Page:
Let me say straight off that regardless of whether one has diabetes or not, cholesterol has an important role to play in our health. Unhealthy cholesterol levels can increase the risk for type 2 diabetes and heart disease, which is why people with diabetes are advised to get their blood cholesterol and triglyceride levels monitored at least once a year. We already know that diabetes means the risk for heart disease, so keeping cholesterol levels in check is a must.
Cholesterol levels are affected by diet, weight, exercise, age and gender. Then there’s heredity and other causes like medications, conditions and diseases.
A brief overview of cholesterol
Cholesterol is a waxy fat that exists in all cell membranes in the body tissues. It is insoluble in blood and travels through the plasma in the blood. Some cholesterol is necessary for producing cell membrane and hormones. Too much, especially of the wrong type can be fatal.
Cholesterol comes from fats in the food we consume (eggs, dairy, meat and poultry). Besides this, our bodies produce it, thanks to trans fats in some of the foods we eat.
Let’s get a bit technical here. We hear about good cholesterol bad cholesterol, HDL, LDL, Triglycerides. What happens is this: cholesterol is attached to a protein and this is called a lipoprotein, which travels through the blood. These can be of different densities. Then there are triglycerides.
- LDL or low density lipoproteins or bad cholesterol builds plaque in the artery walls, narrowing them. An increase of LDLs in the blood increases the risk of heart disease. Target levels should be 100 and below if you have diabetes and no heart health issues. For pre-existing heart conditions, 70 or lower is better.
- HDL or high density lipoproteins or good cholesterol zaps bad cholesterol in the blood, so the more one has of it, the better. If HDL is low, risk of heart disease is high. Target score should be above 50 for women and over 40 for men.
- Triglycerides are very low density lipoproteins or VLDL. They are not the same as cholesterol. Nevertheless, they are a type of fat that play a role in raising the risk of heart disease, like LDL. So, high triglycerides are a no-no. Aim for lower than 150.
With Type 2 diabetes, high blood sugar increases LDL cholesterol levels. This reduces the body’s ability to remove cholesterol. With high blood sugar, LDL and the LDL receptors in the liver are coated with sugar (glycosylated) and this gets in the way of the liver’s ability to remove cholesterol from the blood stream. This in turn triggers the hardening of the arteries and increases the risk of fatal heart disease.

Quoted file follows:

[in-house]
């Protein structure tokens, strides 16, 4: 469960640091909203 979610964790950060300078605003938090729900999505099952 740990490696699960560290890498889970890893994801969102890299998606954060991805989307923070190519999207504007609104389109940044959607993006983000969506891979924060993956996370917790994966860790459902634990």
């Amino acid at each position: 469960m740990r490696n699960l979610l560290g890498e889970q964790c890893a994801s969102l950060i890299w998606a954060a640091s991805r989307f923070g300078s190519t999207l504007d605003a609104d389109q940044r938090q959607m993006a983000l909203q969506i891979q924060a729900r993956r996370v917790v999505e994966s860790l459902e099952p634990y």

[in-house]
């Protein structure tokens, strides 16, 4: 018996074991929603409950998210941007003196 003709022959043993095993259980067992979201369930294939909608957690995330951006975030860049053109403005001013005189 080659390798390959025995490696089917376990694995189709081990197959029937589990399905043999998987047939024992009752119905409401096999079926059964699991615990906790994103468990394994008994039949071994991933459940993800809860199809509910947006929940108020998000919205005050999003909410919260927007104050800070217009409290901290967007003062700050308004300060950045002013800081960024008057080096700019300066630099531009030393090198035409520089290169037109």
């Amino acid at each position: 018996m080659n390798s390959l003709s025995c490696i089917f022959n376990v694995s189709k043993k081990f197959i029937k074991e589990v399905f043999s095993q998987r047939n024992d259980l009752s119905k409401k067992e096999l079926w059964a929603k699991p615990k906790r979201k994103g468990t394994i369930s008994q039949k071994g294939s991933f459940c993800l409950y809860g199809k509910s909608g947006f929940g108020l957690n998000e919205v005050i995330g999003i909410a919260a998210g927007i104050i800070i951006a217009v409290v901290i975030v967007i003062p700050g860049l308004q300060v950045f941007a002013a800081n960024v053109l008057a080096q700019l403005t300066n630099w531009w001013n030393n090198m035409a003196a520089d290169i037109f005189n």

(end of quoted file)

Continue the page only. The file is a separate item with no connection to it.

If insulin levels are high, this can also increase LDL levels.
Diabetics who indulge in diets rich in carbs can elevate their insulin levels.
When cholesterol builds up in the blood vessels, it can impair or block circulation and that is why one must keep it at safe levels.
Can you control your cholesterol naturally?
Yes. Here are some basic tips:
- Include low cholesterol foods in your diet. Eat your colors through vegetables and fruits. Stick to foods that are low in saturated fat and trans fat. Include foods high in fiber.
- Quit smoking. Smoking lowers your good cholesterol or HDL.
- Exercise to maintain healthy weight. Being overweight increases your triglyceride levels and lowers HDL Cholesterol and this can increase the risk for heart disease
- If on medication, take it regularly and combine it with a low cholesterol diet
The complications of type 2 diabetes
Type 2 diabetes can be easy to miss, particularly in the early stages, as I did – because I did not feel any different. Unfortunately, it quietly affects major organs in the body, including the heart, blood vessels, nerves, eyes and kidneys. Diabetes also causes hearing impairment, foot damage, skin and mouth problems and affects bone health. Some of these can cause disabilities or prove fatal. Keeping blood sugar levels in check can prevent or at least slow down the complications.
Here’s a quick road map of diabetes, and where to look for problems: I thought this would be easier to look at than describe it in text. I’ll talk about these in detail over the next few days!
(Image Source: http://www.myendohealth.com)
Treating type 2 diabetes focuses on lowering high cholesterol levels, reducing high blood pressure and controlling high blood sugar with diet and exercise. If that doesn’t have an impact, medication cannot be avoided.
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Living With Type 2 Diabetes: Cholesterol and Complications of Diabetes
Day 3 of the Blogging from A to Z Challenge